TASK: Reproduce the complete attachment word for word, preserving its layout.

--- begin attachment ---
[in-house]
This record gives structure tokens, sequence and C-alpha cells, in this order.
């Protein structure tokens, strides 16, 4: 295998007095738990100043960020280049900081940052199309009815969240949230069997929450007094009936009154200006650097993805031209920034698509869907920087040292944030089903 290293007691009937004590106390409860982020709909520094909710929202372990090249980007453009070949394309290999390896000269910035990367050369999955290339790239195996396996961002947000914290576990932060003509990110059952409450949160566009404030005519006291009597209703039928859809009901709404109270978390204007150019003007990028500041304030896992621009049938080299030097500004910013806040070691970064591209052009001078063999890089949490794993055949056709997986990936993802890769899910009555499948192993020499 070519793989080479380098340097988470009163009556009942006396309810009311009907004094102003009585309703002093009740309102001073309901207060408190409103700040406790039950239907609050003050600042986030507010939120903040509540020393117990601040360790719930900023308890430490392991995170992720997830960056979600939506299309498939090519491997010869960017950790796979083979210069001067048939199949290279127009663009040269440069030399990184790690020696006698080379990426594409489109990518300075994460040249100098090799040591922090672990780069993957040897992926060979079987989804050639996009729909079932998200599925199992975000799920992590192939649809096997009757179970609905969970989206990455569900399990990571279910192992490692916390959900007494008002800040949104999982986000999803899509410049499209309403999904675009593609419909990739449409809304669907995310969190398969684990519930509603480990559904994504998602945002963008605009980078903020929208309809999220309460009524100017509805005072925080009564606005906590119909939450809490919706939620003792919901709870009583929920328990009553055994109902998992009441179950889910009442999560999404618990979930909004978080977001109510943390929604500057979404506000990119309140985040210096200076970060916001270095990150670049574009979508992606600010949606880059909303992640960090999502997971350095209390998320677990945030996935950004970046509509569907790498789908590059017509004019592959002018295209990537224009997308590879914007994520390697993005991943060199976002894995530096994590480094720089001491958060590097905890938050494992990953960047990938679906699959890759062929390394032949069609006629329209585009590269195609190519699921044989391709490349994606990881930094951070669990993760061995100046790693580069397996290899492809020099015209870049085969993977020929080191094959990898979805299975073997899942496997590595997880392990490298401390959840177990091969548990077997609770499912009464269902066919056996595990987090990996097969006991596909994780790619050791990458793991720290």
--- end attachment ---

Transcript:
[in-house]
This record gives structure tokens, sequence and C-alpha cells, in this order.
């Protein structure tokens, strides 16, 4: 295998007095738990100043960020280049900081940052199309009815969240949230069997929450007094009936009154200006650097993805031209920034698509869907920087040292944030089903 290293007691009937004590106390409860982020709909520094909710929202372990090249980007453009070949394309290999390896000269910035990367050369999955290339790239195996396996961002947000914290576990932060003509990110059952409450949160566009404030005519006291009597209703039928859809009901709404109270978390204007150019003007990028500041304030896992621009049938080299030097500004910013806040070691970064591209052009001078063999890089949490794993055949056709997986990936993802890769899910009555499948192993020499 070519793989080479380098340097988470009163009556009942006396309810009311009907004094102003009585309703002093009740309102001073309901207060408190409103700040406790039950239907609050003050600042986030507010939120903040509540020393117990601040360790719930900023308890430490392991995170992720997830960056979600939506299309498939090519491997010869960017950790796979083979210069001067048939199949290279127009663009040269440069030399990184790690020696006698080379990426594409489109990518300075994460040249100098090799040591922090672990780069993957040897992926060979079987989804050639996009729909079932998200599925199992975000799920992590192939649809096997009757179970609905969970989206990455569900399990990571279910192992490692916390959900007494008002800040949104999982986000999803899509410049499209309403999904675009593609419909990739449409809304669907995310969190398969684990519930509603480990559904994504998602945002963008605009980078903020929208309809999220309460009524100017509805005072925080009564606005906590119909939450809490919706939620003792919901709870009583929920328990009553055994109902998992009441179950889910009442999560999404618990979930909004978080977001109510943390929604500057979404506000990119309140985040210096200076970060916001270095990150670049574009979508992606600010949606880059909303992640960090999502997971350095209390998320677990945030996935950004970046509509569907790498789908590059017509004019592959002018295209990537224009997308590879914007994520390697993005991943060199976002894995530096994590480094720089001491958060590097905890938050494992990953960047990938679906699959890759062929390394032949069609006629329209585009590269195609190519699921044989391709490349994606990881930094951070669990993760061995100046790693580069397996290899492809020099015209870049085969993977020929080191094959990898979805299975073997899942496997590595997880392990490298401390959840177990091969548990077997609770499912009464269902066919056996595990987090990996097969006991596909994780790619050791990458793991720290």